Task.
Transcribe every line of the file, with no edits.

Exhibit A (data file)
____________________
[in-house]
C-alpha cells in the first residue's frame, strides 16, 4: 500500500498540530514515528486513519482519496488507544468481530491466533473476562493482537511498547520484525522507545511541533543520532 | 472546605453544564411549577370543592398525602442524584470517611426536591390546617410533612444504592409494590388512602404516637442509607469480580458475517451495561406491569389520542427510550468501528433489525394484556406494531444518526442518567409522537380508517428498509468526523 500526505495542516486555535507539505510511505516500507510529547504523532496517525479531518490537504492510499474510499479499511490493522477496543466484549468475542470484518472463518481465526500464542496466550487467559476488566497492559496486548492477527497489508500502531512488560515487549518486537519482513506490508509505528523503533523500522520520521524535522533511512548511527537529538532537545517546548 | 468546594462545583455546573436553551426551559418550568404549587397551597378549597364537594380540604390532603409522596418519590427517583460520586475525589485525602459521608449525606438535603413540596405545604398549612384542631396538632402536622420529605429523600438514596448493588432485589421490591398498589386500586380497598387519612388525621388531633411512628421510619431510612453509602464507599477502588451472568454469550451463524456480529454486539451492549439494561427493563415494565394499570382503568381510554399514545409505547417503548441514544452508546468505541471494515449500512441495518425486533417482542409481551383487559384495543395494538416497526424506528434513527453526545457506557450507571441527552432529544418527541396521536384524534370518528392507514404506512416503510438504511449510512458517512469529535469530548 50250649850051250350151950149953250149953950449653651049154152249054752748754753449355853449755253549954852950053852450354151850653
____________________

[in-house]
C-alpha cells in the first residue's frame, strides 16, 4: 500500500498540530514515528486513519482519496488507544468481530491466533473476562493482537511498547520484525522507545511541533543520532 | 472546605453544564411549577370543592398525602442524584470517611426536591390546617410533612444504592409494590388512602404516637442509607469480580458475517451495561406491569389520542427510550468501528433489525394484556406494531444518526442518567409522537380508517428498509468526523 500526505495542516486555535507539505510511505516500507510529547504523532496517525479531518490537504492510499474510499479499511490493522477496543466484549468475542470484518472463518481465526500464542496466550487467559476488566497492559496486548492477527497489508500502531512488560515487549518486537519482513506490508509505528523503533523500522520520521524535522533511512548511527537529538532537545517546548 | 468546594462545583455546573436553551426551559418550568404549587397551597378549597364537594380540604390532603409522596418519590427517583460520586475525589485525602459521608449525606438535603413540596405545604398549612384542631396538632402536622420529605429523600438514596448493588432485589421490591398498589386500586380497598387519612388525621388531633411512628421510619431510612453509602464507599477502588451472568454469550451463524456480529454486539451492549439494561427493563415494565394499570382503568381510554399514545409505547417503548441514544452508546468505541471494515449500512441495518425486533417482542409481551383487559384495543395494538416497526424506528434513527453526545457506557450507571441527552432529544418527541396521536384524534370518528392507514404506512416503510438504511449510512458517512469529535469530548 50250649850051250350151950149953250149953950449653651049154152249054752748754753449355853449755253549954852950053852450354151850653